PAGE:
Additional information about a number of 680x0-based systems is available at Joaquin Menchaca's hardware pages
The Amiga was the first 680x0-based computer to have Linux ported to it. The first Amiga computer was the Amiga 1000, released in mid-1985. It featured a 68000 processor running at 7.14 MHz, along with 256k of RAM.
The Amiga line has included quite a few models, including the Amiga 500, 600, 1200, 2000 (and its variants, like the 1500 and 2500), 3000 and 4000. The 3000T and 4000T are tower versions of the 3000 and 4000, respectively.
The Amiga line also includes the CDTV and CD-32 platforms, which are CD-ROM-based Amigas. More recently, clones have appeared, like the DraCo and BoXeR motherboard.
Recent Amigas can be upgraded to use PowerPC 603e and 604e processors in addition to a 680x0 processor using third-party CPU boards.
The Atari 32-bit series was the second platform to receive an implementation of Linux/m68k. The Atari machines were launched with the release of the ST520 in mid-1985.
The Atari line includes the ST models, TT and Falcon. There have also been a number of Atari clones, including the Medusa and Hades.
(revised by David Kilzer)
The Macintosh, introduced in 1984, was the first popular 680x0-based computer. There have been dozens of different 680x0-based Macintoshes.
The port of Linux/m68k to the Macintosh platform is still ongoing, though some systems are usable today with functional SCSI, IDE, Ethernet and console support.
Current gaps in support include FPU-less Macs (the FPU emulator is still a work-in-progress) and most Powerbooks (ADB is not supported yet, though code from the Linux/PPC and MkLinux projects will help greatly).
A fairly comprehensive overview may be found at the Linux/m68k on Macintosh site, http://www.mac.linux-m68k.org/.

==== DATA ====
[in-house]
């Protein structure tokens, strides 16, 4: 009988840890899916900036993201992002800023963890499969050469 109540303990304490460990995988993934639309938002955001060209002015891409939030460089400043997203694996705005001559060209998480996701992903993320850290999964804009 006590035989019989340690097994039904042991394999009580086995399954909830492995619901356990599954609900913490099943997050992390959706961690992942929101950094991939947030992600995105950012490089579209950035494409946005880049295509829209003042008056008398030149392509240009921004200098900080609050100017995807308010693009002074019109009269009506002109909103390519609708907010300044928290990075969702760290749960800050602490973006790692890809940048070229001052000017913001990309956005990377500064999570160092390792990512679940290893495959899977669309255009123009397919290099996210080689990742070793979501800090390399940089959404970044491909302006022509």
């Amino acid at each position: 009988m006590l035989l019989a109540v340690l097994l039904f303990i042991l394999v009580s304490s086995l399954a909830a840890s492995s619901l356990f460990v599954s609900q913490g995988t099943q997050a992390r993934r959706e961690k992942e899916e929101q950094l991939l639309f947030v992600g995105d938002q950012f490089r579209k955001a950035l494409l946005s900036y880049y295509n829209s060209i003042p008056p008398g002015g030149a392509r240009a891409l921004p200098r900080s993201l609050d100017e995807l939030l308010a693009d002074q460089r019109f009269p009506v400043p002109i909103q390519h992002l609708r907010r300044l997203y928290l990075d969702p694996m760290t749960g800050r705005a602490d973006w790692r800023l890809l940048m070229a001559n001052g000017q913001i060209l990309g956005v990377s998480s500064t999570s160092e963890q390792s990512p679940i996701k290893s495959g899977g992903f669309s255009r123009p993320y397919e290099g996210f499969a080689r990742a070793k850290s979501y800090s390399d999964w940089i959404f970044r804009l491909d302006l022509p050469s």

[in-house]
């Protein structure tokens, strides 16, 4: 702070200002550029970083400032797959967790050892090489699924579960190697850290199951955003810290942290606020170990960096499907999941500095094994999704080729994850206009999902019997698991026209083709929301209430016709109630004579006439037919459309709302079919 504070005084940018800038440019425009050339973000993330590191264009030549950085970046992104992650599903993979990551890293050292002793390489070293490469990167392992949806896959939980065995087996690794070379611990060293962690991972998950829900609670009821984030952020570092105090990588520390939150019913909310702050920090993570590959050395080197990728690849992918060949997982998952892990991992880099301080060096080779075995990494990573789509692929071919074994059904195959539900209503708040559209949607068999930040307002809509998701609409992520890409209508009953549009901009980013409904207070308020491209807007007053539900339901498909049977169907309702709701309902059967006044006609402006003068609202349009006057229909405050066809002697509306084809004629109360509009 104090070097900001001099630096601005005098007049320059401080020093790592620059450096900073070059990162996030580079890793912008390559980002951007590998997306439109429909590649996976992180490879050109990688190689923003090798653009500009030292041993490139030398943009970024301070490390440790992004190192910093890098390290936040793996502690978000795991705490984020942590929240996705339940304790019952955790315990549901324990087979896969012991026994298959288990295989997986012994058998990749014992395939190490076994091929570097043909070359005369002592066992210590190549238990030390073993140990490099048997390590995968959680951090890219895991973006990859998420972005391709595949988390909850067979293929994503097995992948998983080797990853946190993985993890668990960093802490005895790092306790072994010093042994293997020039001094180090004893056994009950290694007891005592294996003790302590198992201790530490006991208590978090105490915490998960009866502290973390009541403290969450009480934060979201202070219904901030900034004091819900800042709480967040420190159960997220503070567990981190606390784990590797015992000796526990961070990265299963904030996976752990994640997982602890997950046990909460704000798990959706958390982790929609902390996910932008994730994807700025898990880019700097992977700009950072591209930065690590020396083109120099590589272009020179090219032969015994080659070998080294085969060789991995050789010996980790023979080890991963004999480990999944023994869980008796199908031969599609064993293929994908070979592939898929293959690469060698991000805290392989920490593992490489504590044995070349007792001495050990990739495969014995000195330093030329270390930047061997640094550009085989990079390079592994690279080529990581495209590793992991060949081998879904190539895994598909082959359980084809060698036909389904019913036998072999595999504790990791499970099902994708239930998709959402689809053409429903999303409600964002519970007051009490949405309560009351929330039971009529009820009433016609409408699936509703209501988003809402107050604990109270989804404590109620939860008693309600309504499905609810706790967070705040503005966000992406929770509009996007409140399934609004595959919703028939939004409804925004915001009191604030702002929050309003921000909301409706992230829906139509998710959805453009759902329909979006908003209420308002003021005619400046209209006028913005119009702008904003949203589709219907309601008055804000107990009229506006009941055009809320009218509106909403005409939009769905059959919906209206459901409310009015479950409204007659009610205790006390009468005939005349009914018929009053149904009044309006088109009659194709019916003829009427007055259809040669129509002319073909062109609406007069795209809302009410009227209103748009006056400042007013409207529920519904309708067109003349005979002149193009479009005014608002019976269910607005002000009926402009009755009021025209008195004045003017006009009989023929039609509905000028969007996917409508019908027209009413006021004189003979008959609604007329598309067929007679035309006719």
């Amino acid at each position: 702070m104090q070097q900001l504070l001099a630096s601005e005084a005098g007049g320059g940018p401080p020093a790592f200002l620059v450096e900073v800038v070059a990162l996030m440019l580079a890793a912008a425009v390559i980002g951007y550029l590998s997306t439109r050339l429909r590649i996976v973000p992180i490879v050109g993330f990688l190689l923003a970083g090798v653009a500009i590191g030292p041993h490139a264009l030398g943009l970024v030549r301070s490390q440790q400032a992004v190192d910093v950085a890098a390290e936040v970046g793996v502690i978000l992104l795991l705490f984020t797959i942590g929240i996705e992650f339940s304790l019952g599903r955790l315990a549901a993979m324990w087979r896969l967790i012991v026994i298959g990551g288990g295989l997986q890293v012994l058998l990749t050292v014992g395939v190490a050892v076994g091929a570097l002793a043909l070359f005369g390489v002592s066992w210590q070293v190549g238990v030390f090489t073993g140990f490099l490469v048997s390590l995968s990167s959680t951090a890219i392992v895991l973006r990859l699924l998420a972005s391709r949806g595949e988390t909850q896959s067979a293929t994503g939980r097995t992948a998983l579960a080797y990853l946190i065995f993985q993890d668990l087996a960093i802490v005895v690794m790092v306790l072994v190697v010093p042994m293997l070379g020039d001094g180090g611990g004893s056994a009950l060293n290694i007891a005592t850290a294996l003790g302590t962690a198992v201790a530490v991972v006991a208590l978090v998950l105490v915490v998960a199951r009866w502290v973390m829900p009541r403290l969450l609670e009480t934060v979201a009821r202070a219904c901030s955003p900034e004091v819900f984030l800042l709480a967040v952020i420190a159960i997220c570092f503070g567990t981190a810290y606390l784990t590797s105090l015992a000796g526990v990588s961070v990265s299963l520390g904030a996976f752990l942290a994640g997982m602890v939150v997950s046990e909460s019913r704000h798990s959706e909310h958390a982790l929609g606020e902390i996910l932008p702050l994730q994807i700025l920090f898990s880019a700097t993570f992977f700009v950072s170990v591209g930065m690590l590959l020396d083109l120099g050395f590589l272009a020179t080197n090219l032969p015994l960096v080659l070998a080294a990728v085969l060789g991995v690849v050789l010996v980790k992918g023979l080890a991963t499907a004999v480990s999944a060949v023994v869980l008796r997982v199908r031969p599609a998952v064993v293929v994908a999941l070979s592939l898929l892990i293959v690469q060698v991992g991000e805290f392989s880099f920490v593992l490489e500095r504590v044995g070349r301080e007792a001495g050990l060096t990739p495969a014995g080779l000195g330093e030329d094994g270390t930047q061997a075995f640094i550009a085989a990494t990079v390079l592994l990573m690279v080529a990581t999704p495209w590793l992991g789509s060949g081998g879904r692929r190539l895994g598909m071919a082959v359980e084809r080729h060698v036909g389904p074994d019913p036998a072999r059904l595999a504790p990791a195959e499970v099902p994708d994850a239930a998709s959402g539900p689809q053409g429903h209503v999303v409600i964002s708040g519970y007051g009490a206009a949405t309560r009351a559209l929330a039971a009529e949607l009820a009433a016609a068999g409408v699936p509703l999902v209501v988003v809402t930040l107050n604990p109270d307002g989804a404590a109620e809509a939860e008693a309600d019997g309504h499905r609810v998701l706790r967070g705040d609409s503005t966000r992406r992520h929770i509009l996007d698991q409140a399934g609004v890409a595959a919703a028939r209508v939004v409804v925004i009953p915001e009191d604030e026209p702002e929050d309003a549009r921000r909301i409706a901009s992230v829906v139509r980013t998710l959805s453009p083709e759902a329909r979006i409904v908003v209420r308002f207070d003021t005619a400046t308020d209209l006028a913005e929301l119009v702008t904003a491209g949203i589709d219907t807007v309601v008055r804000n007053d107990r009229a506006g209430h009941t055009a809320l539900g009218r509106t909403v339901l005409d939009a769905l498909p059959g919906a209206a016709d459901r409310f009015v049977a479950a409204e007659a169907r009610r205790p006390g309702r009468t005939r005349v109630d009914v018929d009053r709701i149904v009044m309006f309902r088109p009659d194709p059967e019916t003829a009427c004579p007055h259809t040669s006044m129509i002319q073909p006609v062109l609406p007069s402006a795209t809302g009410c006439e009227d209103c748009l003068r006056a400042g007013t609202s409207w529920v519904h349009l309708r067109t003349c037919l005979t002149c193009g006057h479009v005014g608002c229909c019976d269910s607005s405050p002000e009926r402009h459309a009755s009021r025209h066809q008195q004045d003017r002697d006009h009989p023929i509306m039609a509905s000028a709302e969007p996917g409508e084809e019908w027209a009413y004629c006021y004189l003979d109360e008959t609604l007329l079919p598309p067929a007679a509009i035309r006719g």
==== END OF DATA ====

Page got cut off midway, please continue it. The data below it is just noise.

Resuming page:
(written by Richard Hirst)
Motorola has released a number of single-board systems using the 680x0 processors, based on the VME bus standard. More information on these systems is available at Motorola's web site.
(More information from a later post:)
I have a VME system based on Motorola MVME boards. Follow the links from www.sleepie.demon.co.uk to find out more about the boards. The boards I use are basically single board computers, which can be plugged into a VME card cage. The interface to the VME is via a chip called the VMEchip2 which provides programmable address windows between the VME bus and the on-board bus. As part of programming the VMEchip2, you specify the AM (Address Modifier) code to use in VME bus cycles. The AM code specifies A24, A32, etc.
VME is used a lot in industrial applications, with various interface boards for digital i/o, etc, so people using Linux on these boards often want to read/write to specific addresses in the VME address space.
Before anyone asks, these boards are expensive (relative to a good PC) - I got mine from work so didn't have to pay for them.
The NeXT workstations were produced by NeXT Computer, Inc., starting in the late 1980s and ending in 1994. The workstations were made in two configurations: the NeXT Cube and NeXTstation (a.k.a. "the slab").
The NeXT Cube came in 68030 and 68040-based configurations, while the slabs were produced later and came with 68040's only. 68040-based models came in 25MHz and 33MHz (Turbo) editions.
The basic NeXTs came with 4-grayscale video (black, white and two shades of gray). Color NeXTs are capable of 12-bit color, or 4096-color video output (16 levels of red, green and blue). NeXT also produced the NeXT Dimension board for the cubes, which was capable of 24-bit color.
NeXTs ran the NeXTstep operating system; however, current versions of that OS (now called OpenStep) no longer support the original ("black") m68k-based hardware; this has made a Linux port to the NeXT particularly attractive. More information can be found at the Li/NeXT web site, http://www.black.linux-m68k.org/.